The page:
25,000 dead and counting

The news from Japan continues to be awful, and it will get worse:

THE number of people confirmed dead or listed as missing in Japan surpassed 25,000 yesterday 12 days after a massive earthquake and tsunami struck the country's northeast coast.

There are fears of a much higher toll from the disaster, which flattened entire towns along the Pacific coast of northern Honshu island.

The National Police Agency said 9487 people had been confirmed dead and 15,617 officially listed as missing - a total of 25,104 - as of 9pm (AEDT) yesterday as a result of the March 11 catastrophe.

A total of 2755 people have been injured.

The death toll alone makes other news events (including the Fukushima reactor failure, which has so far not killed anyone) relatively trivial by comparison. I thought I should point that out lest someone get the impression that I consider the protests in Madison or the damaged Fukushima reactor to be more important.

Interestingly, a CBS poll indicates that there has been a drop in support for nuclear power in the United States. Which is understandable. I think most of us can agree that it's a bad idea to build nuclear reactors in earthquake fault zones.

But in light of the carnage, is it wise to have millions of people living where no nuclear reactor ought to be allowed?

posted by Eric on 03.23.11 at 02:20 PM










Comments

Life is a lethal endeavor. The result is always death. The best we can do is minimize risks. In reactors or living places, no one will ever be safe. The question is "is the benefit worth the risk." I rather say yes, to both, given informed consent.

Sarah   ·  March 23, 2011 2:35 PM

The unfortunate thing about Japan is, it's so mountainous that there is a relatively small amount of liveable land. Combine that with a fairly large population, and there's not much choice about where people can live.

Overall, though, Sarah is right... human beings will live where they can, and will die where they live. Even here, in Iowa, last night we had a bunch of severe storms and tornadoes that could have killed any number of people. And sometimes we have earthquakes, too (albeit rarely). Point is, nowhere is truly safe, and sometimes $#@& happens.

John S.   ·  March 23, 2011 5:05 PM

I agree with Sarah. And partly with John. I hope the Japanese may soon look again at some of the more mountainous land. At least the non-volcanic ones.

Kathy Kinsley   ·  March 23, 2011 7:09 PM

The reactor accident is not over. And the results will be felt for decades.

And now it is unsafe for babies to drink Tokyo water:

http://powerandcontrol.blogspot.com/2011/03/worst-of-nuclear-crisis-is-over.html

M. Simon   ·  March 23, 2011 8:07 PM

"But in light of the carnage, is it wise to have millions of people living where no nuclear reactor ought to be allowed?"

I have read lots of asinine comments, but that's one of the best. Where are they supposed to live? Japan is a heavily populated ISLAND. In a known earthquake prone part of the world.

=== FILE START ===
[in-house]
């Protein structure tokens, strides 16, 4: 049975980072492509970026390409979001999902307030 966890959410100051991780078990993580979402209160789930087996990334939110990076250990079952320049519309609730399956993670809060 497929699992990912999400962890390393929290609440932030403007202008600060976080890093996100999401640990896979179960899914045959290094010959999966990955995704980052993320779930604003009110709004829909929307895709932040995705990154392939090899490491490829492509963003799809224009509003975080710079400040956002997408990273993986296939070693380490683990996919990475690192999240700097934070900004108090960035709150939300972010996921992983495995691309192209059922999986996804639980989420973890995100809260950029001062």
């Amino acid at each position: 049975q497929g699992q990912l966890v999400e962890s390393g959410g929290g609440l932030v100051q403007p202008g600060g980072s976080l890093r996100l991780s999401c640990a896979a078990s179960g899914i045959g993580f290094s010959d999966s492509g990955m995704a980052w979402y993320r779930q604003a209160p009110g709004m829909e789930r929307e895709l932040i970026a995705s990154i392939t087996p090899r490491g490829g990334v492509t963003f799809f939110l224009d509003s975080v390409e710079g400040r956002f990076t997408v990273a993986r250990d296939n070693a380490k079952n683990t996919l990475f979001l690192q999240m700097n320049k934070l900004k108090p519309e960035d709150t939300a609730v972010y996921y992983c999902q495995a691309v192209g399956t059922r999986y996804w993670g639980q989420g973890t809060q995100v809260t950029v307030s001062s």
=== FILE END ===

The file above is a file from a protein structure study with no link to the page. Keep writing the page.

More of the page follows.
They took a risk, and for many years there was no problem. The quake could have happened somewhere else and killed more people.

What about the millions of people in L.A.?
What about the people in Tornado Alley or Florida (Hurricanes)?

EarlW   ·  March 23, 2011 8:51 PM

I agree with Sarah too, but I guess I was too obtuse in my comparison, as people obviously aren't getting it.

My point is, why prohibit only reactors (which have killed comparatively few people) when many thousands of people have been killed by regular buildings?

To give another example, why does it make sense to prohibit nukes, while allowing cities like New Orleans to be built below sea level?

Because nukes kill people?

Being asinine is the purpose of my existence, I guess.

Eric Scheie   ·  March 23, 2011 9:40 PM

Eric,
I understood your point and I thought I was agreeing with/reinforcing it. I thought you were absolutely right.

Sarah   ·  March 24, 2011 12:38 AM

I've appreciated your posts, Eric, and Sarah's comments also (and as usual).

I find it telling that the two of you are trying to put maintain a big-picture perspective and think rationally, while Simon prefers to compare it a space opera analogy. I think the latter reflects an "everything must be zero risk" attitude.

That an old design for a power plant stressed beyond its design limits (earthquake: design: Richter 8.0, actual: Richter 9.0; tsunami: design: 5.7 m, actual: >10 m) has produced so *little* problem is, rationally, a good testament to the relative safety of nuclear power generation.

Thanks again for you blog: I enjoy reading it, even when I disagree. It is challenging, and that's a good thing.

CBI   ·  March 24, 2011 9:59 AM

I have no disagreement with Simon, as everything he said has been right. Moreover, he knows more about the engineering side than anyone I know. His warnings should be heeded. As a pragmatist, though, I would still allow nukes to be built, and I have nowhere seen him saying they shouldn't be built; only that they need to be improved.

I see him as an eloquent voice of caution, and myself as a somewhat corrupt layperson with pragmatic and lower standards.

Bear in mind that he is working on fusion power and if the project bears fruit, it is going to make present day nuclear power look medieval by comparison.

Eric Scheie   ·  March 24, 2011 3:08 PM

Wait till the first stories about mystery clothes washing up on US beaches hit the airways.

Alan Kellogg   ·  March 24, 2011 9:05 PM

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